For some years now, we've been hearing of the "vinyl revival," of which I've been vocally sceptical. Unfortunately, hobbyists, cultists and enthusiasts of every stripe are usually cursed with tunnel vision and a distinct inability to step back and put anything into context. Out with the bunting! Declare a national holiday! Some kid in Boise bought an LP! Mazel tov! Alert the media!
Which is what they've been doing. Unfortunately, too many journalists are simply incapable of dealing with facts, or they somehow avoid reality checks. When someone told me that last year's global LP sales were 14 million discs -- or even if they were half that or double that -- to me it's still insignificant: that was merely a good month just for the Beatles all by themselves in 1965. So please don't tell me the LP is back. It isn't. It's a niche, however much we love it.
Sorry to be so pedantic about it, but those who know me personally know, too, that my glass isn't just half empty: it's cracked and leaking. As much as I, like any red-blooded audiophile, would love to see a return to the days when hi-fi mattered, we will never again see hundreds of dealers in every country, and hi-fi shows drawing 25,000 visitors with ease, and hi-fi magazines selling 100,000 copies a month.
That aside, vinyl is back, but in the same way as moustache wax and fountain pens, if not quite mechanical watches. What's so curious about the mainstream press even taking any notice of the vinyl revival, though, is their inability to deal with such specialist subjects with any sense of authority.
By that I mean, how come they talk about the vinyl but never about the hardware? How is it that they attribute the vinyl revival to "kids" who want something cool, and hipsters, who live for retro, but never mention the very audiophiles who kept vinyl alive as Jobs & Co. were doing their best to destroy any notion of sound quality? This applies to regular sightings in newsprint, occasional pieces in lifestyle magazines, and the odd TV news spot. Yes, even the BBC took notice, but it's always about hipsters and hip-hoppers.
A tiny item, though, in the UK's Daily Mail in early May did, however, add something different to the tale. I repeat it here verbatim because it was so unexpected:
Record player boom: Sales of record players have undergone a resurgence alongside the growth in music on vinyl. John Lewis [a major UK department store and mail-order retailer] said sales of turntables are up 240 per cent since the turn of the year compared with the same period in 2014. A spokesman for the department store said: "It seems the trend to vinyl is spreading well beyond the hipster hangouts of Hackney, and into the Home Counties and beyond." Last month, a new chart for vinyl record sales was launched to reflect their revival. Vinyl album sales reached a 20-year high of 1.29 million in 2014.
As for the 1.29 million sales of LPs, that's just for the UK, which tallies with another source attributing ten per cent of all global vinyl sales to the UK, with global totals of 10 to 14 million. It's believed to be much higher in Germany. Suffice it to say, Amazon in the UK is supporting vinyl, charity shops are now charging collectors' prices for what would have been records in the 50-pence bin, and used-record stores seem to have come back from the dead.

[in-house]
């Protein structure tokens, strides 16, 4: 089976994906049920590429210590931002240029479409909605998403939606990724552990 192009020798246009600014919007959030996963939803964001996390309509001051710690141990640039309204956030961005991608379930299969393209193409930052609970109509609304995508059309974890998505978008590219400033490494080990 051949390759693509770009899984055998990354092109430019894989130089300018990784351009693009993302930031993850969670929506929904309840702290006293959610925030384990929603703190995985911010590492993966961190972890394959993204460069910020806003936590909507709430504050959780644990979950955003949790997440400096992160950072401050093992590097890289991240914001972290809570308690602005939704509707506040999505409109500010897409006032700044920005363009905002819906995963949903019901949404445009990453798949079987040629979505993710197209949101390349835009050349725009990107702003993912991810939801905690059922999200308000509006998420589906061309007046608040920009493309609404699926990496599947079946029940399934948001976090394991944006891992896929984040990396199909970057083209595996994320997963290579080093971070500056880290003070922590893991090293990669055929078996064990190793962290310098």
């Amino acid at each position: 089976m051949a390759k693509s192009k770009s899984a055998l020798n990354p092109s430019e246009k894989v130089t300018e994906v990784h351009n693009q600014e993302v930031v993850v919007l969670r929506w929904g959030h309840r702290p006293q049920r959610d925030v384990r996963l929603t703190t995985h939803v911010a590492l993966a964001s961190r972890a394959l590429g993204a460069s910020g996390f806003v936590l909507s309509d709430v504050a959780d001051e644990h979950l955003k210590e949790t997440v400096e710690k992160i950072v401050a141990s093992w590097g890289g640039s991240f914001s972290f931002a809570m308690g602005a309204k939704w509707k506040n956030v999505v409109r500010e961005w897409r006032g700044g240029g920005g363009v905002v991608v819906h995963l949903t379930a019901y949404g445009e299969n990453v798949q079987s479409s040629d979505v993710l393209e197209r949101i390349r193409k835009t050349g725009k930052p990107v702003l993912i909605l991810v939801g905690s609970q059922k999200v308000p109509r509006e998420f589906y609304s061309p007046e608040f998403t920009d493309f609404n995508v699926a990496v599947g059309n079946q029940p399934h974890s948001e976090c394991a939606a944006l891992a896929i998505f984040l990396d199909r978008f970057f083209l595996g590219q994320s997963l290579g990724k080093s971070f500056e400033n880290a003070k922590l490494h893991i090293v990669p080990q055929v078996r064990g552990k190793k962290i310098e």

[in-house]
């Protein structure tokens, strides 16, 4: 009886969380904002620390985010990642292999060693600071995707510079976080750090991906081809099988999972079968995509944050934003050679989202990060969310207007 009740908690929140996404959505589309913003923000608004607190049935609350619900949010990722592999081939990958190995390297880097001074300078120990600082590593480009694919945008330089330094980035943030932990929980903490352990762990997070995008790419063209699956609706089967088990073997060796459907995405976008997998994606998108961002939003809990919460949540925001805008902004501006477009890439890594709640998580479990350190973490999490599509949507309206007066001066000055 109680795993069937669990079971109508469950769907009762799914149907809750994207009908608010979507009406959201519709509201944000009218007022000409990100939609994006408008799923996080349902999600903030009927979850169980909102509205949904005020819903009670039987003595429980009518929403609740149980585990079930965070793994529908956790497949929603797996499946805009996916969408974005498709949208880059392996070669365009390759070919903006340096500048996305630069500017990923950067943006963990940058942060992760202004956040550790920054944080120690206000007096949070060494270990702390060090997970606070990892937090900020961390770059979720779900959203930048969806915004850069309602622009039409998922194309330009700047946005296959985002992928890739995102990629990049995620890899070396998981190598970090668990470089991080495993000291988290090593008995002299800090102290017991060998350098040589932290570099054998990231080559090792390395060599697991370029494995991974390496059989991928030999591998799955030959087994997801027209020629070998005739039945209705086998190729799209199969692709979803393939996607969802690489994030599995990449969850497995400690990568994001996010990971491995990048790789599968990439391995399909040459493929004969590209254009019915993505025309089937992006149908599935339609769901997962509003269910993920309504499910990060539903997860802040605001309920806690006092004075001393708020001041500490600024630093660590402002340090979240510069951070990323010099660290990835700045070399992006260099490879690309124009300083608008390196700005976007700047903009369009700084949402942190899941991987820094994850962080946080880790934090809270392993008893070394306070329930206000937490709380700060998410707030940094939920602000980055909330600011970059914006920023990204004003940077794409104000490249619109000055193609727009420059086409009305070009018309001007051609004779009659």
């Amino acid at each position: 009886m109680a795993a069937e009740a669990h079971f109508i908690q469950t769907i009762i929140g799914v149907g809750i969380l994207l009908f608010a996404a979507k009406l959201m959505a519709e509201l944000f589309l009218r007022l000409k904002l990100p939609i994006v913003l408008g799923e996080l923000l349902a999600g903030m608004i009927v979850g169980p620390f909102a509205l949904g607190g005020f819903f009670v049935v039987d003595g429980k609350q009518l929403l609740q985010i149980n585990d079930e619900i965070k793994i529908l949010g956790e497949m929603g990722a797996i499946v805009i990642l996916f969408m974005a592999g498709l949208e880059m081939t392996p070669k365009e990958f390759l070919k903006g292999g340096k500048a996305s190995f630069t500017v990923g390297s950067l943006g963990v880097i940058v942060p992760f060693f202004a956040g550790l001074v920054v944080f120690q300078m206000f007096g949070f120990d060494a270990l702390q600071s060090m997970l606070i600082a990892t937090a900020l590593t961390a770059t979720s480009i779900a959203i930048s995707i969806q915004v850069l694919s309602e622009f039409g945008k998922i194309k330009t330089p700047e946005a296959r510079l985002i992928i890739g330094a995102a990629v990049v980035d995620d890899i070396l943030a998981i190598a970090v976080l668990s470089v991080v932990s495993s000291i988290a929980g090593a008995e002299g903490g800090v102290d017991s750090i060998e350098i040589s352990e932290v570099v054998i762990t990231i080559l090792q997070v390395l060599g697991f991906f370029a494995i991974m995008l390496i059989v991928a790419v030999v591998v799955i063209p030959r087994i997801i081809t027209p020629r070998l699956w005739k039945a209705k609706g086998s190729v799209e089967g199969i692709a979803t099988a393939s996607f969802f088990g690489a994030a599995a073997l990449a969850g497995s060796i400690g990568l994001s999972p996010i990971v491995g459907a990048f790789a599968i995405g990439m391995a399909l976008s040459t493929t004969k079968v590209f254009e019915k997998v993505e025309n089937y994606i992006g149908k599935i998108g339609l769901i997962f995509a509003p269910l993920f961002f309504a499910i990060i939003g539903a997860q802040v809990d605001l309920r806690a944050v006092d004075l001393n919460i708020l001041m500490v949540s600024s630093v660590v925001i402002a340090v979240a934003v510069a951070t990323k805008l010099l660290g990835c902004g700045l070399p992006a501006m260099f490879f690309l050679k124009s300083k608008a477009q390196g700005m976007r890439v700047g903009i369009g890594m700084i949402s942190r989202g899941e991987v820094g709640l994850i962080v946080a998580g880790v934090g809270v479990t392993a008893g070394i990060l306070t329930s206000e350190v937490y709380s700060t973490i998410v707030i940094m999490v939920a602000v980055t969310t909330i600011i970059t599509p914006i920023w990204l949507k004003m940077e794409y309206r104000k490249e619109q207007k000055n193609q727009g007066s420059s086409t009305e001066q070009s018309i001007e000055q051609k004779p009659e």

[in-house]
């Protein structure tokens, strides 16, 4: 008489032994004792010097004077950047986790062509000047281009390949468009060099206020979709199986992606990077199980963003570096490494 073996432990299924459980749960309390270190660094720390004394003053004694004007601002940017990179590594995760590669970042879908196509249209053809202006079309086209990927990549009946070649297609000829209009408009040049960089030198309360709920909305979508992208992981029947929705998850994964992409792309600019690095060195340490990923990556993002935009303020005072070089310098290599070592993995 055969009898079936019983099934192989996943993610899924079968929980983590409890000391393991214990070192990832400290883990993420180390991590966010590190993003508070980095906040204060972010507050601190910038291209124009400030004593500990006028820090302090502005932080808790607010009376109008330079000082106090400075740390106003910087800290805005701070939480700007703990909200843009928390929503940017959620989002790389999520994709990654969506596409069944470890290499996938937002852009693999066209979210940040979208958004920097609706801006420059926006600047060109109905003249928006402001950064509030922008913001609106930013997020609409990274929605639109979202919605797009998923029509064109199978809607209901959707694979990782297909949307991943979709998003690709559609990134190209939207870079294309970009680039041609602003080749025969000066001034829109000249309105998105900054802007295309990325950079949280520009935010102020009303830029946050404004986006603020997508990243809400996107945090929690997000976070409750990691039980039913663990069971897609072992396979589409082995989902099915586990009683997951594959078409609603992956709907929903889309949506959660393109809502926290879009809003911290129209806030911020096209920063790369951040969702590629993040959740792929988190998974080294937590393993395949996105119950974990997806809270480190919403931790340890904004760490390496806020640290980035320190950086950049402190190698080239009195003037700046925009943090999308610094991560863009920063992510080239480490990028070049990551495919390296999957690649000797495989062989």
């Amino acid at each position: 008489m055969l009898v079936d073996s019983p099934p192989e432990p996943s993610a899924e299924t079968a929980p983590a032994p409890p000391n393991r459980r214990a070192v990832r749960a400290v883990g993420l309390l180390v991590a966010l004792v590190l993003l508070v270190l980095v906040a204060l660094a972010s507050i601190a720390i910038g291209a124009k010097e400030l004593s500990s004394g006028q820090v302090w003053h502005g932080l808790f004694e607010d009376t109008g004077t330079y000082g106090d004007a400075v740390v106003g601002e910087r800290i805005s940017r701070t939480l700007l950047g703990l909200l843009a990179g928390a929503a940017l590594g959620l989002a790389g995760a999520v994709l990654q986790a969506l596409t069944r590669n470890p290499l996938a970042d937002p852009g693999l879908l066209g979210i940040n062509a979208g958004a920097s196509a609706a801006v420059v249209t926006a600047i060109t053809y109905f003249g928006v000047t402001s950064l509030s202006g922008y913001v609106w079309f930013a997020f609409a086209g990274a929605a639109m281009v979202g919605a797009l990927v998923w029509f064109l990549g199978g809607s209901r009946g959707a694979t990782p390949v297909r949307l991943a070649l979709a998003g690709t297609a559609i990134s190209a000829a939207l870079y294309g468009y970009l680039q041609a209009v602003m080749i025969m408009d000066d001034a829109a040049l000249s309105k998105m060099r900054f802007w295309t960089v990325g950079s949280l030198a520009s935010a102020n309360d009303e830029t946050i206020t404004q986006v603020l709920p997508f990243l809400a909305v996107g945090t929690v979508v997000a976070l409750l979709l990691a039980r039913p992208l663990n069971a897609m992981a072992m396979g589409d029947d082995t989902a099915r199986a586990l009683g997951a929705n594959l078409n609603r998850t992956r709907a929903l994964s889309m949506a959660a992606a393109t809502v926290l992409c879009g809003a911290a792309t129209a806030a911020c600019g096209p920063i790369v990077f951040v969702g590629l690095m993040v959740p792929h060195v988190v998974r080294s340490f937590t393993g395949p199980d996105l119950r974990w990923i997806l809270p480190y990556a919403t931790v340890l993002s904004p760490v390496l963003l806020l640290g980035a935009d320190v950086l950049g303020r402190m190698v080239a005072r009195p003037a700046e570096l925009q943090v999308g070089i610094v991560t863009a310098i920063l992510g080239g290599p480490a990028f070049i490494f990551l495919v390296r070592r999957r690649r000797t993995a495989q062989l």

This, however, was the first mention of turntable sales I'd seen anywhere in a mainstream context. Even though logic dictates that you need record players to play records (and ignoring "kids" who buy vinyl because it's cool to collect or hang on the wall, but don't actually play the LPs), turntables never received any coverage.
John Lewis is huge, so its sales are significant, even if unit sales have not been revealed. I am prepared to believe, though, that this is noteworthy, despite the lack of actual numbers. A 240 per cent increase? OK, it's not a lot if they sold only ten decks last year. But it sure is noteworthy if they sold 1000.
Also notable is that John Lewis is a mainstream department store, not an Apple store or indie hangout for the terminally hip. Hence, I don't imagine hipsters shopping there: those shaggy-bearded, tattooed poseurs favor used clothing stores, pawn shops, or boutiques catering to the pretentious, in creepy areas like Shoreditch and Hoxton, where the cafes are filled with people armed with Macs, pretending to write novels over their skinny lattes and plates of tofu or other politically correct "food."
Anyway, hipster element or not, I contacted Heinz Lichtenegger, CEO of Pro-Ject, by any measure the world's largest turntable manufacturer. Without hesitation, he told me that he's producing 100,000 to 120,000 per annum, at all price points. And, no, the entry-level Elemental is not his biggest seller, so Heinz is doing A-OK.
Upon being told that John Lewis has had a 240 per cent upswing in turntable sales since the same period last year, Heinz wryly replied. "Good for them. Pro-Ject hasn't."
So I went to the store's website. If not Pro-Ject, then what are they selling? It turns out that John Lewis is shifting a selection of three separate USB turntables from Ion -- price, £69.99 -- and four self-contained portable record players from Crosley, ranging in price from £79.99 to £159.99. Oh, and one from Fisher-Price.
I tell you this lest my dear friend Mikey Fremer or some other champion of analogue suddenly gets a massive hard-on because of news from the UK "that turntable sales are up 240 per cent." For those with a glass half full, the sales of any record player are good news.
For those of us with leaky vessels, we await the Second Coming.
. . . Ken Kessler